Starr Mirza was a pre-teen when she started having the symptoms: headache, “sparkling vision,” dizziness, and feeling uneasy on her feet. Then came the short blackouts. But no one ever bothered to work her up for it.
Mirza’s parents had been taking her to emergency departments (ED) and doctors. But when they went to one particular doctor, “he looked at me and then looked at my parents and said, ‘Well, clearly what is going on here given her age and her gender, is she’s clearly doing this for attention,'” Mirza said Tuesday at the Society to Improve Diagnosis in Medicine (SIDM) annual meeting. “‘She’s probably anorexic or bulimic and didn’t have enough to eat — probably didn’t have lunch. So that is our issue here. And what you need to do is seek counseling; there’s nothing we can do for her physically.'”
Mirza started to believe him. “I started to think, ‘Okay, maybe this was all in my head;’ maybe these were symptoms that I was creating or somehow physically doing to myself, so I stopped complaining,” she said. Then one day, at age 22, she went into work feeling under the weather, “but I’d had all these symptoms for all of these years and I really didn’t think anything of it. I started to have the sparkling and then I started to feel a little sweaty, and I just felt almost like I was having a panic attack. And the next thing I know, I wake up in the [ED] … and they tell me that I’m in full-blown cardiac arrest and they need to give me an EKG.”
The Real Explanation
Mirza was diagnosed with long QT syndrome. “I look at the chain of events and I think, ‘What if that first doctor would have walked into the room and, instead of directly going to my parents, came over and had a discussion with me, asking me my symptoms, asking me what it was I did at school, what after-school activities did I do, what sports I was involved in — really got a good background [and thought] maybe this could possibly be something other than strictly for attention just because I was female,” said Mirza. “I feel there’s so much to learn and so much to take away.”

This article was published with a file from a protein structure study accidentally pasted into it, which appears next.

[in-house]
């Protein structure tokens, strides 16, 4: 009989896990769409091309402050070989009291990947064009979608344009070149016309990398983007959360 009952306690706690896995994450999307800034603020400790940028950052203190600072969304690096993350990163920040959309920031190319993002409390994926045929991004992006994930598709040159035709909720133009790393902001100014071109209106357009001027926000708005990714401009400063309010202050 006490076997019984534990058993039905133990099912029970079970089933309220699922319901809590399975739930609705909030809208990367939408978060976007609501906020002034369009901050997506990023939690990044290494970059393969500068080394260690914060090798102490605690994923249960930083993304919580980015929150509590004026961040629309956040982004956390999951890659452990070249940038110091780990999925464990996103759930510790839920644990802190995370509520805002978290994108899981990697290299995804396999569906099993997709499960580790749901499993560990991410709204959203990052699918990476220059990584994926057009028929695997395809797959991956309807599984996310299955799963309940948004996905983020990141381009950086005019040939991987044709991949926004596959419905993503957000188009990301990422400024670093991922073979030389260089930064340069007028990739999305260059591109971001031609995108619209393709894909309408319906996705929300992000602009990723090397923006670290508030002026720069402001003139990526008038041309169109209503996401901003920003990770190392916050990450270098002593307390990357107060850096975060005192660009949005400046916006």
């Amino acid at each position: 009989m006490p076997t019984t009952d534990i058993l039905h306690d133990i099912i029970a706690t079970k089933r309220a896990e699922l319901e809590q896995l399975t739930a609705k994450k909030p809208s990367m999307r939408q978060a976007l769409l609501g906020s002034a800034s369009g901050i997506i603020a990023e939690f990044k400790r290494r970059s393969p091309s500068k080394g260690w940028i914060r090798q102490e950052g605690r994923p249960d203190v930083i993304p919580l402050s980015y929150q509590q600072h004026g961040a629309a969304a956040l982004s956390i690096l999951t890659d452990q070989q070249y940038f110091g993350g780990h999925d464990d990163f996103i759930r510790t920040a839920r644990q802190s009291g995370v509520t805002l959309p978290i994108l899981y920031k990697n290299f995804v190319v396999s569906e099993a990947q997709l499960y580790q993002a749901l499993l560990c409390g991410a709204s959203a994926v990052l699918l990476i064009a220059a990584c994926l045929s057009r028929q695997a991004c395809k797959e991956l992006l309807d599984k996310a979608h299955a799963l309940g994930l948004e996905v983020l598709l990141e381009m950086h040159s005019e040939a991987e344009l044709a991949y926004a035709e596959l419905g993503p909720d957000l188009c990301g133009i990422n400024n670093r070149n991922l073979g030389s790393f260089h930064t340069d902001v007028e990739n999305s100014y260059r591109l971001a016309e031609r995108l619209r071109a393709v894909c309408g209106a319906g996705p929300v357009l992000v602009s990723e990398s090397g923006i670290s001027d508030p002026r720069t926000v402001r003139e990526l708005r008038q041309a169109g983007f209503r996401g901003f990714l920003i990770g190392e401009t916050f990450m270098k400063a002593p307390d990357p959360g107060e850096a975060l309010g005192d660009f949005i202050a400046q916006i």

Mirza’s story was followed by an SIDM meeting session that included author Maya Dusenbery, who discussed her findings regarding why women don’t always receive healthcare as good as men’s. “Ultimately, I concluded there are two big problems,” said Dusenbery, a rheumatoid arthritis patient and author of the book Doing Harm: The Truth About How Bad Medicine and Lazy Science Leave Women Dismissed, Misdiagnosed, and Sick.
“First, there’s a lack of knowledge about women’s bodies and symptoms, their responses to treatment, and the conditions that disproportionately impact them,” Dusenbery said. “Second, there’s a lack of trust in women’s self reports of their symptoms. There’s a tendency to minimize or normalize — and especially to psychologize — women’s complaints. And my biggest takeaway from my research is that the knowledge gap and the trust gap are really mutually reinforcing.”
The “Knowledge Gap” Remains
The “knowledge gap” came into the public spotlight in the 1990s, with congressional hearings “to draw attention to the fact that for decades, women had been underrepresented or outright excluded from a lot of clinical research,” Dusenbery said. “At the time, the NIH had a policy urging researchers to include women in their studies, but didn’t seem to be enforcing it, well, at all … Meanwhile, the FDA was explicitly prohibiting women of child-bearing potential from taking part in early-phase drug trials,” fearing they might become pregnant during the trial and cause harm to their fetuses.